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Galaxy Tab S: The screen's the thing with this iPad rival

Blake Stimac | June 25, 2014
Samsung's tablet lineup can feel a bit crowded--it already offers Tab and Note devices, each with its own Pro version. And the Galaxy Tab S announced earlier this month adds another tablet to the mix. Good thing, then, that the Tab S 8.4 and 10.5 are among Samsung's best tablets yet.

Samsung's tablet lineup can feel a bit crowded — it already offers Tab and Note devices, each with its own Pro version. And the Galaxy Tab S announced earlier this month adds another tablet to the mix. Good thing, then, that the Tab S 8.4 and 10.5 are among Samsung's best tablets yet.

There's a lot going on with the Tab S, and after a quick read of the spec sheet, it's easy to see that Samsung had its sights on perfection. While you'll still find some of the company's standard features and unfortunate plastic build materials, the entire package seems more well-thought-out than some of its other products.

With the Tab S, the great screens that adorn Samsung's smartphones are now available in tablet form. The screen on the Tab S looks stunning, but it may be something that only enthusiasts will seek out. AMOLED displays are bright and offer deep blacks, but you'll find that the colors are usually over-saturated throughout. Personally, I like the touch of over-saturation on the display, especially when viewing already-vivid colors.

With display resolutions of 2560x1600 (that's slightly higher than the resolution of the iPad Air), text and images on the Tab S tablets are ultra crisp. Given that both tablets share the same resolution, this gives the 8.4-inch Tab S a higher PPI (pixels per inch) spec of 359, as opposed to the 287 PPI found on the 10.5-inch model.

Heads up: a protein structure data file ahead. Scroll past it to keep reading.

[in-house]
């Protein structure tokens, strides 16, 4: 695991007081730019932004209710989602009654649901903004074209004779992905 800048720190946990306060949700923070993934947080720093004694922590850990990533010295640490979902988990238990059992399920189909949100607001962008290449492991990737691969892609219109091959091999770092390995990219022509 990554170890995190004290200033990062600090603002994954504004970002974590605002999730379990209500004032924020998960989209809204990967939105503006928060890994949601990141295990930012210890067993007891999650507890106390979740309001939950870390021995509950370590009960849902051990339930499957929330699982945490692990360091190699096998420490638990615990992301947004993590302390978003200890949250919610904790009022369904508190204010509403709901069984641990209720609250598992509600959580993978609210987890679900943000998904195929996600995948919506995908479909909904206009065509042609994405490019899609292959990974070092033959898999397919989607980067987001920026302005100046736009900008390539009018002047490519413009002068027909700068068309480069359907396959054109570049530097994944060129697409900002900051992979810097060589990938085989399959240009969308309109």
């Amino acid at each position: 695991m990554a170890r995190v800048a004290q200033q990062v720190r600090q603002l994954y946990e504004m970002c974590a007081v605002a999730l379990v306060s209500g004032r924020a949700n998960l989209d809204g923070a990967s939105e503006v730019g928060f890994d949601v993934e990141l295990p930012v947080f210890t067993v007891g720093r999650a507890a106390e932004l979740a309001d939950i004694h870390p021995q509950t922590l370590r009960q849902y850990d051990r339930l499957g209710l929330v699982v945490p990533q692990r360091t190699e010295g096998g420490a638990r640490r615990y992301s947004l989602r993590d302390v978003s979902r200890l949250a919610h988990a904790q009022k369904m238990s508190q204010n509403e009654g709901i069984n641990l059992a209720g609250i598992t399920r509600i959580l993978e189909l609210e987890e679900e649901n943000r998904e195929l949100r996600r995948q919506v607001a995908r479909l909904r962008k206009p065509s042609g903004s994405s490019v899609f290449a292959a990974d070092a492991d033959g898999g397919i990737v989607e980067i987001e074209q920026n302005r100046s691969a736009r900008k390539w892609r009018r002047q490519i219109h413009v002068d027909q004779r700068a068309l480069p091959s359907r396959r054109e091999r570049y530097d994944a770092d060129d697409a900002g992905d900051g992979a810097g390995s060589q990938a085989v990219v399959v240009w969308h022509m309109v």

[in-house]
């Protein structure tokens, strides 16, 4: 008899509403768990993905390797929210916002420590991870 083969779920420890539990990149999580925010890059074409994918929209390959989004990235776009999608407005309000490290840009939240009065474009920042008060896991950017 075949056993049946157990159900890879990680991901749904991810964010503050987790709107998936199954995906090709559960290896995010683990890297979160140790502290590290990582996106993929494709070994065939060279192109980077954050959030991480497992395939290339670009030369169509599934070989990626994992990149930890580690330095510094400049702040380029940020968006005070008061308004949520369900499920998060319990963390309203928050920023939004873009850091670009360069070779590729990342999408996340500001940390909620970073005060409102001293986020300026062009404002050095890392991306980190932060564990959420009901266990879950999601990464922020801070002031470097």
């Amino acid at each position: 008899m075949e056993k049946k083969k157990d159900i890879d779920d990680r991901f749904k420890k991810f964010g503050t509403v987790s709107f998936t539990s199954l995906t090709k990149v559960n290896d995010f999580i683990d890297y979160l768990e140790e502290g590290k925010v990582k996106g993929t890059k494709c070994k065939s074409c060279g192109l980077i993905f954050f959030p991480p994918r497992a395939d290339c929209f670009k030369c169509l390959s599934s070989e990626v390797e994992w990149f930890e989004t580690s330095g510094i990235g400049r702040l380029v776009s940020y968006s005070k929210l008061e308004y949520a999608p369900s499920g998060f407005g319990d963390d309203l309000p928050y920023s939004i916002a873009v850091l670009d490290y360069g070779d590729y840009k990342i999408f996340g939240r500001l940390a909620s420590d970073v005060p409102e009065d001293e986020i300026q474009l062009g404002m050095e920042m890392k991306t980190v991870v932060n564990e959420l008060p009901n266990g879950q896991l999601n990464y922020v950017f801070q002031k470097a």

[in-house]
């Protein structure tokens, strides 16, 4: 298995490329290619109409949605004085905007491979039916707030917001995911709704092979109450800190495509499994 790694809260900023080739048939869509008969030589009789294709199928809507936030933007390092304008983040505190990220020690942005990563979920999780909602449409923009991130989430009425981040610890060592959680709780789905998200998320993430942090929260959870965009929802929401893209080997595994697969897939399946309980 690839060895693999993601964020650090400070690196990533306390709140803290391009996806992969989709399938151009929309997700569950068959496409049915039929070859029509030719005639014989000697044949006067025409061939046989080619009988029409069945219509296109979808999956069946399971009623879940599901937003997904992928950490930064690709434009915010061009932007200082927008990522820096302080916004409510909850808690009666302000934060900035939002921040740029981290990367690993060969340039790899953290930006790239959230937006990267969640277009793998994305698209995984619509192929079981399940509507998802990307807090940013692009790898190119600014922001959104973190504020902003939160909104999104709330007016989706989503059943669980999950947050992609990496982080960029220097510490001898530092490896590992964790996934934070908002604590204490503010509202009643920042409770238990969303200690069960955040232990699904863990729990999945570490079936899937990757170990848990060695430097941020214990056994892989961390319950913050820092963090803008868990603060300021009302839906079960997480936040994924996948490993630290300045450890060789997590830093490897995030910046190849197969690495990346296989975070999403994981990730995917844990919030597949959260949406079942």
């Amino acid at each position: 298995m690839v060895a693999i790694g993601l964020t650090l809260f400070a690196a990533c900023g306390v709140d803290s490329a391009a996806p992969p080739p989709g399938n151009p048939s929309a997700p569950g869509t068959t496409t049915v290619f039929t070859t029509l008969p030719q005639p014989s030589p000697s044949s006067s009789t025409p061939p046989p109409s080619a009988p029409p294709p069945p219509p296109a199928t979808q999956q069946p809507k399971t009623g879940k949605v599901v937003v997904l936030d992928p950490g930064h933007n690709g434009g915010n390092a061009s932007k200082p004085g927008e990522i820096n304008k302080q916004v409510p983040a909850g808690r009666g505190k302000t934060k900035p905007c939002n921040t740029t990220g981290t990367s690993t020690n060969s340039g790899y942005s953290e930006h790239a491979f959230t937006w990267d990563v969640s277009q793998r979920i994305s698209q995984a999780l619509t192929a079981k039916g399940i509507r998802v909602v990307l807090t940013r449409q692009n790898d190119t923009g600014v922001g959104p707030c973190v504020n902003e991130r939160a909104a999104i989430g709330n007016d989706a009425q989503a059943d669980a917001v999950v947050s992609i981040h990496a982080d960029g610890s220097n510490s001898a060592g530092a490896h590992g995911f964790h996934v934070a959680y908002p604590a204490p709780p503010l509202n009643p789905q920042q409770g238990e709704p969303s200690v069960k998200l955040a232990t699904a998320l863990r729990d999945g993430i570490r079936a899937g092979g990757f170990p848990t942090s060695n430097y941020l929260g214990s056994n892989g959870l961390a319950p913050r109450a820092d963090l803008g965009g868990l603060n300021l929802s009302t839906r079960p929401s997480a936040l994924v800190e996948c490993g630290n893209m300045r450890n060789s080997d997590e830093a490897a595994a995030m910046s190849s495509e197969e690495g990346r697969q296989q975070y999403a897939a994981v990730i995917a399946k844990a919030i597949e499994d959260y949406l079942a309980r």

Just because the display on the Tab S is ultra vibrant and bright doesn't mean that you'll always want it to be. Luckily, Samsung has a few tricks of its own to help you adjust the brightness and tone of the gorgeous screen. No matter the content you're viewing — an ebook, a movie, or even a website — the Tab S will have a setting for it, as Samsung's Adaptive Display adjusts itself for the best viewing experience. While Adaptive Display is currently limited to only seven applications, Samsung provides three Screen Modes that work for all apps to provide optimal tone and brightness for whatever you're viewing.

The Tab S tablets are more than just fantastic displays slapped on top of average tablets. Both sizes of the Tab S have an incredibly thin profile of 6.6mm, which is thinner than most smartphones today. The AMOLED display helps in this regard, as it doesn't need the backlight that LCD panels do. The new tablets are also very light. With the larger Tab S weighing only 465 grams, it's difficult to believe you're holding a tablet with a 10.5-inch screen. As for the 8.4-inch Tab S, its 294 gram weight is almost the same as two Galaxy S5s.

 

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